New York Attorney General Eric T. Schneiderman and Indiana Attorney General Greg Zoeller are leading an effort along with 12 other state attorneys general to urge Congress to investigate the herbal supplements industry and toughen standards to protect consumers.
The request was made today (Apr. 2) in a letter to Congress following a New York State investigation that “raised serious concerns” about the marketing and safety of products.
“When consumers take an herbal supplement, they should be able to do so with full knowledge of what is in that product and confidence that every precaution was taken to ensure its authenticity and purity,” Schneiderman said in a statement.
Attorneys General Behind the Effort
- George Jepsen (D-CT),
- Karl Racine (D-DC)
- David M. Louie (D-HI)
- Lawrence Wasden (R-ID),
- Greg Zoeller (R-IN)
- Tom Miller (D-IA)
- Jack Conway (D-KY)
- Maura Healey (D-MA)
- Jim Hood (D-MS)
- Joseph Foster (D-NH)
- Eric Schneiderman (D-NY)
- Joey P. San Nicolas (D-MP)
- Kathleen Kane (D-PA)
- Peter Kilmartin (D-RI)
Attorneys General Raise the Following Issues
- The adequacy and effectiveness of existing quality assurance measures for verifying the source, identity, purity, potency, and quality of ingredients and fillers.
- The adequacy and effectiveness of existing regimes for verifying the identity, composition, purity, potency, and quality of the finished products sold by domestic manufacturers and retailers
- The degree to which product labels and marketing, including the use of the terms ‘natural,’ ‘herbal,’ and ‘extract,’ mislead consumers about the contents of herbal and dietary supplements, and whether the FDA should develop standards and restrictions governing their use.
- The extent to which Congress should mandate, or direct the FDA to develop enhanced, uniform, industry-wide quality assurance and verification regimes to guarantee the source, identity, purity, and potency of materials incorporated into herbal and dietary supplements.
- The extent to which Congress should mandate, or direct the FDA to develop, enhanced manufacturing and supply chain management requirements for the industry to guarantee the safety and efficacy of the finished herbal and dietary supplements.
Celebrity Health and Fitness has reported on several occasions about the sketchy nature of health supplements and their tie-in with celebrities who promote them.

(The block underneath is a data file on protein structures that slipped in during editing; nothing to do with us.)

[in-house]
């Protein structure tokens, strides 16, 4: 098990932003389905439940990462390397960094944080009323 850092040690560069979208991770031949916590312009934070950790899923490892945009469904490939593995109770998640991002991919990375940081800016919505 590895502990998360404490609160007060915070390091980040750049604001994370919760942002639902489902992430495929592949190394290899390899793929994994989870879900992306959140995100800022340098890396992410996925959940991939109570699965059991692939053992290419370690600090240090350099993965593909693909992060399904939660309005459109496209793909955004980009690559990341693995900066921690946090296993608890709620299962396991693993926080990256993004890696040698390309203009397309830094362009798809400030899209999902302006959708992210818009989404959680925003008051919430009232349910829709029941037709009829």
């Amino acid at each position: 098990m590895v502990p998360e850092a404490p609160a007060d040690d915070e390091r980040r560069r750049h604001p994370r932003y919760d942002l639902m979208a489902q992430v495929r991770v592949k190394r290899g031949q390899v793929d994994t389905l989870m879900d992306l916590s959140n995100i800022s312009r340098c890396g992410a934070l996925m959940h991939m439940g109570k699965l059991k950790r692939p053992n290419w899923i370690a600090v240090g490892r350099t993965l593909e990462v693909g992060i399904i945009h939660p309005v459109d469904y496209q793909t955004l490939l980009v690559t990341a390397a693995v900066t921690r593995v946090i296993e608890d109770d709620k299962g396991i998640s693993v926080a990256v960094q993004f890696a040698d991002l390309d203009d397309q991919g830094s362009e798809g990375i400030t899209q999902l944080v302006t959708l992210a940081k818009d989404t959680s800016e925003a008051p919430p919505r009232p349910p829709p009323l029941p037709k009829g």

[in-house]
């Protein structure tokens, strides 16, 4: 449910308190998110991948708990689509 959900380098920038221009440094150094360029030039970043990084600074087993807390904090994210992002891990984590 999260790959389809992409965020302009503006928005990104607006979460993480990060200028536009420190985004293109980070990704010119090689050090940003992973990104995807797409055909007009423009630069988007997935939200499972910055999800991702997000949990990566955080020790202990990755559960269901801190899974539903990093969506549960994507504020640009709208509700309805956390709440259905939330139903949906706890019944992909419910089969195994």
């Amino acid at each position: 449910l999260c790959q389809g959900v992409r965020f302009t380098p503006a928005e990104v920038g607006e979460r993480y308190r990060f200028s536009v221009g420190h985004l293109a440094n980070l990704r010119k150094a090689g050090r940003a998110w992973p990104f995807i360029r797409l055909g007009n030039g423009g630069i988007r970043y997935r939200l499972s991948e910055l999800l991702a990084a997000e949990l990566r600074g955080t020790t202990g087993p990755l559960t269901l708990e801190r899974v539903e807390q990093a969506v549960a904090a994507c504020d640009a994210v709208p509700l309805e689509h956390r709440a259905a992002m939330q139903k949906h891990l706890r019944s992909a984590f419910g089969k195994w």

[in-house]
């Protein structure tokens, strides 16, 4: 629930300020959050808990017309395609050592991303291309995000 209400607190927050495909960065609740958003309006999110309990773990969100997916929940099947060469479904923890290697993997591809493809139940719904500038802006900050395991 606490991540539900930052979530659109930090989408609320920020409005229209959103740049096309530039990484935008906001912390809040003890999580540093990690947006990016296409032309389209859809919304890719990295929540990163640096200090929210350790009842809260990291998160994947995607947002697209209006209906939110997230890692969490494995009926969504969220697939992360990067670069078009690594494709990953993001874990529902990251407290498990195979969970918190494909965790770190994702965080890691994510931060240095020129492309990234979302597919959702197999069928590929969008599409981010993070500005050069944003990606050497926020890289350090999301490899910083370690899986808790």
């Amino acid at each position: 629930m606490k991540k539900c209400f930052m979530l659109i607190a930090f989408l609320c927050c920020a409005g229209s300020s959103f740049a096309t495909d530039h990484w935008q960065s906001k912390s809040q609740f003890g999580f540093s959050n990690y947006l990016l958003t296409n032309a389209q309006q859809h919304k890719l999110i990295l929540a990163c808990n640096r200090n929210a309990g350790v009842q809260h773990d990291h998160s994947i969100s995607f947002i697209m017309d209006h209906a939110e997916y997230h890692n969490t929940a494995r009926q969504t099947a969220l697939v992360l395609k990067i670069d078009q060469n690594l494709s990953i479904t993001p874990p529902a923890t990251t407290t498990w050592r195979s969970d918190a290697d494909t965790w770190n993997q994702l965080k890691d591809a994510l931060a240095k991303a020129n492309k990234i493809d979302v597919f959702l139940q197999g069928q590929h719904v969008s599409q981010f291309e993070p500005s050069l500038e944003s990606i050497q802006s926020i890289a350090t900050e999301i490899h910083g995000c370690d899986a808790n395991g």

In January, CHF reported how Ben Carson, a prominent retired Baltimore doctor and potential GOP candidate for President promoted sketchy health supplements sold by a company called Mannatech, which has a history of lawsuits and actions by regulators.
The same month, CHF published a report about how Justin Bieber is hyping a product developed by Carlon Colker, who has a long history of hyping sketchy supplements, including a deadly speed-like drug.
The multi-billion dollar herbal supplement industry is built on the promise that its products will improve the health and well-being of those who use them. But the products are lightly regulated by the U.S. Food and Drug Administration.
Manufacturers only need to make a few disclosures about their products to market them.
The New York Attorney General’s Office conducted tests of popular herbal supplements that showed that products were contaminated with allergens, off-label plant species and other potentially dangerous substances, according to the statement.
“Some products were so thoroughly processed that the genetic material of the original natural plant source was unrecognizable,” the attorneys general said.
“Other research has suggested that some herbal supplements have been found to contain high levels of heavy metals like lead, mercury, and arsenic. One study even found that a popular herbal supplement designed to reduce menopause symptoms may have caused severe liver damage in certain women,” the statement continued.
In February, the New York attorney general asked major retailers to halt the sale of certain herbal supplements following DNA tests that failed to detect plant materials listed on the labels of the majority of products tested.
Schneiderman followed up this week by announcing a “historic agreement” with major supplement manufacturer GNC to reform how it produces and sells herbal supplements.
Under the agreement, GNC will use DNA barcoding to authenticate plants used in supplements and adopt new testing standards to prevent contamination. The move is designed to improve transparency for consumers and is a first step towards ensuring greater consumer safety.
So far, there has been no reaction from Congress.
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